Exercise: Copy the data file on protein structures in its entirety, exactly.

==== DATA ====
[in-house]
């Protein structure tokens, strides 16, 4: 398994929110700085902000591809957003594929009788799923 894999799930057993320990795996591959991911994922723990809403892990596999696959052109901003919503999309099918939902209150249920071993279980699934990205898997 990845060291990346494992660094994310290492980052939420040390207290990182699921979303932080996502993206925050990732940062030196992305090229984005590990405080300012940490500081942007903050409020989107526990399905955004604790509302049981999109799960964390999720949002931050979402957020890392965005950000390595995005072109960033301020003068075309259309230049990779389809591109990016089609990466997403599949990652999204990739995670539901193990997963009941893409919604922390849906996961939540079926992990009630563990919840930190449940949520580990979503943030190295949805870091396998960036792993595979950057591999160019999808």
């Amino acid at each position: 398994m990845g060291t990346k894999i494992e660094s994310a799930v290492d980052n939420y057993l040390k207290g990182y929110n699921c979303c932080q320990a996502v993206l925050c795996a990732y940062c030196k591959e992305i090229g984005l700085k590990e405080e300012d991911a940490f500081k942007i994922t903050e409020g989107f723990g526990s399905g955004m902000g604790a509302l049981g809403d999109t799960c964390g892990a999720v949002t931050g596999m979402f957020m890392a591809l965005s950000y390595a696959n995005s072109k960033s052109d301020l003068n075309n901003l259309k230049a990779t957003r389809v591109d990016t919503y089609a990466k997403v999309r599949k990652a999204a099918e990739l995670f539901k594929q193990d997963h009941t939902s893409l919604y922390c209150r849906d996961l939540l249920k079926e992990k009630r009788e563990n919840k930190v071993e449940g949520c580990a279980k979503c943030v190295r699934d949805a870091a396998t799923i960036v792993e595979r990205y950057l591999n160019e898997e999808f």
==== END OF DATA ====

[in-house]
């Protein structure tokens, strides 16, 4: 398994929110700085902000591809957003594929009788799923 894999799930057993320990795996591959991911994922723990809403892990596999696959052109901003919503999309099918939902209150249920071993279980699934990205898997 990845060291990346494992660094994310290492980052939420040390207290990182699921979303932080996502993206925050990732940062030196992305090229984005590990405080300012940490500081942007903050409020989107526990399905955004604790509302049981999109799960964390999720949002931050979402957020890392965005950000390595995005072109960033301020003068075309259309230049990779389809591109990016089609990466997403599949990652999204990739995670539901193990997963009941893409919604922390849906996961939540079926992990009630563990919840930190449940949520580990979503943030190295949805870091396998960036792993595979950057591999160019999808």
């Amino acid at each position: 398994m990845g060291t990346k894999i494992e660094s994310a799930v290492d980052n939420y057993l040390k207290g990182y929110n699921c979303c932080q320990a996502v993206l925050c795996a990732y940062c030196k591959e992305i090229g984005l700085k590990e405080e300012d991911a940490f500081k942007i994922t903050e409020g989107f723990g526990s399905g955004m902000g604790a509302l049981g809403d999109t799960c964390g892990a999720v949002t931050g596999m979402f957020m890392a591809l965005s950000y390595a696959n995005s072109k960033s052109d301020l003068n075309n901003l259309k230049a990779t957003r389809v591109d990016t919503y089609a990466k997403v999309r599949k990652a999204a099918e990739l995670f539901k594929q193990d997963h009941t939902s893409l919604y922390c209150r849906d996961l939540l249920k079926e992990k009630r009788e563990n919840k930190v071993e449940g949520c580990a279980k979503c943030v190295r699934d949805a870091a396998t799923i960036v792993e595979r990205y950057l591999n160019e898997e999808f």